Recently announced proposals aim to turn an area of London’s Docklands into a vibrant creative neighbourhood. The scheme which includes plans for offices, restaurants and art galleries as well as residential property is centred around Wapping’s historic Metropolitan Wharf.
The Grade II listed building is an eight storey structure that was built in the early nineteenth century to serve as a tea warehouse and prospered during the golden age of commercial shipping. It was bought by property developer Nick Capstick-Dale at the onset of the current banking crisis. Now he hopes to use the building to attract niche creative businesses from areas such as Shoreditch.
Wapping has a long maritime history and was once the scene of the Admiralty’s Execution Dock which was used for the public hangings of convicted pirates including the legendary Captain Kidd. Following the post-war decline of the docks, the area was neglected before it was transformed in the 1980s, when waterfront regeneration first captured the imagination of developers. Similar projects in port cities such as Liverpool and Bristol were also begun during this period and proved crucial in changing the fortunes of these regions.
In the case of Docklands the redevelopment brought commercial property including offices and light industrial units into the area and saw Rupert Murdoch move News International to Wapping in 1986, prompting a bitter industrial dispute. This year the company announced its plans to sell the 15 acre site and relocate the remaining News International staff to other London premises. Surprisingly, as Wapping became a fashionable area during the 1980s Metropolitan Wharf remained untouched. A planned commercial property development never got off the ground as developers turned towards more lucrative opportunities in areas like Canary Wharf.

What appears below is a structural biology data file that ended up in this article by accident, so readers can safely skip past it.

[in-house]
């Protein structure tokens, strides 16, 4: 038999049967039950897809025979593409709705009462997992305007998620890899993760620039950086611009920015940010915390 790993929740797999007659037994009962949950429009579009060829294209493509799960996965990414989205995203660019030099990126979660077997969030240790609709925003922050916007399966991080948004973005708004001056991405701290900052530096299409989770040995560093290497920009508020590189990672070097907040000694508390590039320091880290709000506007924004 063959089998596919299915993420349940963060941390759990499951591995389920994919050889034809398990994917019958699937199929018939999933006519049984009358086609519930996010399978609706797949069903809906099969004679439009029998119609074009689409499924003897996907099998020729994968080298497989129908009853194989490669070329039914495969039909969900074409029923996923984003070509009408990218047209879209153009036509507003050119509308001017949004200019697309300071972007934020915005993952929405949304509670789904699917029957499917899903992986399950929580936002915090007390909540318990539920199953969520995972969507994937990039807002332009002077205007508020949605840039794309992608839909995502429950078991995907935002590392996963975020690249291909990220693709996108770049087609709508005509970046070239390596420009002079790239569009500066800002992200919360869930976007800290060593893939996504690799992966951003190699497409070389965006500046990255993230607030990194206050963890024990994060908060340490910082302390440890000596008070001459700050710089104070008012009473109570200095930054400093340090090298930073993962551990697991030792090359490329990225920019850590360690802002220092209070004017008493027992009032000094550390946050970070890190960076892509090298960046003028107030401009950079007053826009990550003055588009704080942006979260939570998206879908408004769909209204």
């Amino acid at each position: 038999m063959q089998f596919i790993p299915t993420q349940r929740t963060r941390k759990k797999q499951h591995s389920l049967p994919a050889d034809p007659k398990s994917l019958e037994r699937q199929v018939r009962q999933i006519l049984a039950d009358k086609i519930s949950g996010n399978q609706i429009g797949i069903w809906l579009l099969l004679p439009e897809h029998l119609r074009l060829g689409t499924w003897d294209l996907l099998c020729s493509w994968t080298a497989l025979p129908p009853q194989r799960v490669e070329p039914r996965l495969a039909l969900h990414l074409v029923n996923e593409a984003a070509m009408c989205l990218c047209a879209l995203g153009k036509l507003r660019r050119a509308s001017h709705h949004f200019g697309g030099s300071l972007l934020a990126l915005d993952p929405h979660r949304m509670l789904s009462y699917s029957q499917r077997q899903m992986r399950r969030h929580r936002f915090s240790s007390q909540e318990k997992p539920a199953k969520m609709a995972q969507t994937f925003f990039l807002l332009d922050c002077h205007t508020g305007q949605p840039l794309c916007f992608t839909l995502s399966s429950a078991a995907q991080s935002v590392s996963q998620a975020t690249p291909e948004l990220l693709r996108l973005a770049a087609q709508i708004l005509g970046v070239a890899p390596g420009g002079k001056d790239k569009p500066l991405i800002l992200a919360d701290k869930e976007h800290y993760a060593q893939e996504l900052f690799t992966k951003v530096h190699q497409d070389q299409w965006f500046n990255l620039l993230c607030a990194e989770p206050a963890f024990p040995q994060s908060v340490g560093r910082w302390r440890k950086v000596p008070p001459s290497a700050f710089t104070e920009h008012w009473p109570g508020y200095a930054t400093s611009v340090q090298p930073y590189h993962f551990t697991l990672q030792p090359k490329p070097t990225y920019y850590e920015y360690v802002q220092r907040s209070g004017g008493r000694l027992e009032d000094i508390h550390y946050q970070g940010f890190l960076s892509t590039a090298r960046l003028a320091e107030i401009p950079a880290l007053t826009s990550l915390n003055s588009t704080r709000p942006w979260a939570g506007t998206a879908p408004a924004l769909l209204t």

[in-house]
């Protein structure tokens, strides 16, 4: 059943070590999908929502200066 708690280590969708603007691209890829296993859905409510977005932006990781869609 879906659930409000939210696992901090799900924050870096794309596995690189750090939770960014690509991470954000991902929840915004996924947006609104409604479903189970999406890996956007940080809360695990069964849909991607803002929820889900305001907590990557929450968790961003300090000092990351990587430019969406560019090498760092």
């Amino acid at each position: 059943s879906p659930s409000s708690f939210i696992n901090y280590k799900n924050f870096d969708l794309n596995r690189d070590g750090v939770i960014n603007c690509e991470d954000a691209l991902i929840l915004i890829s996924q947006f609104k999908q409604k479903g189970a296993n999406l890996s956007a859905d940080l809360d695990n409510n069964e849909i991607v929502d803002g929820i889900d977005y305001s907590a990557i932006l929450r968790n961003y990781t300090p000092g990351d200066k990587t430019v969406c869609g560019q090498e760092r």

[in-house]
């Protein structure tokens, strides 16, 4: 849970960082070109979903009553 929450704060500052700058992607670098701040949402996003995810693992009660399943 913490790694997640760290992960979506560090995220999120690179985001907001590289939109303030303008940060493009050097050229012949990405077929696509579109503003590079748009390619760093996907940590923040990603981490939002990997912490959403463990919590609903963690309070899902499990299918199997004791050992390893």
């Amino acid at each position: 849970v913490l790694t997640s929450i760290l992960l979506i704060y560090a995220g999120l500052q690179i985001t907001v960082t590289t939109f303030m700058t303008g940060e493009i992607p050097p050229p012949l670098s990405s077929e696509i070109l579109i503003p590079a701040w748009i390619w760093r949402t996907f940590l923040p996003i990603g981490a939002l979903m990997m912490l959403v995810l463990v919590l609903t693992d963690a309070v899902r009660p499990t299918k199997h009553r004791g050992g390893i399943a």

Now, according to a report, this is about to change. Nick Capstick-Dale is described as an old school developer who likes to select properties that offer the opportunity to pursue his distinctive vision. Metropolitan Wharf is one of these sites. To original features like cast irons columns and exposed brick he has added contemporary touches including a glass wall opening onto a riverside terrace, and a copper reception desk from designer Tom Dixon.
The building will house a mixture of residential and commercial properties. Already fashion and media companies are moving in with exclusive bars and restaurants set to follow. Capstick-Dale, who describes the development as a village in a building, is keen to exercise control over what type of businesses take up residency in Metropolitan Wharf, declining proposals from those who don’t suit his conception of the project and offering attractive incentives to those that do.
The development of Metropolitan Wharf coincides with that of Wapping Lane which will also accommodate a variety of residential and commercial property in five new buildings, taking up part of the Tobacco Dock site. It is hoped that this will lead to further development of the area and with waterfront commercial property remaining a popular investment it can only be good news for the local economy and the community as a whole.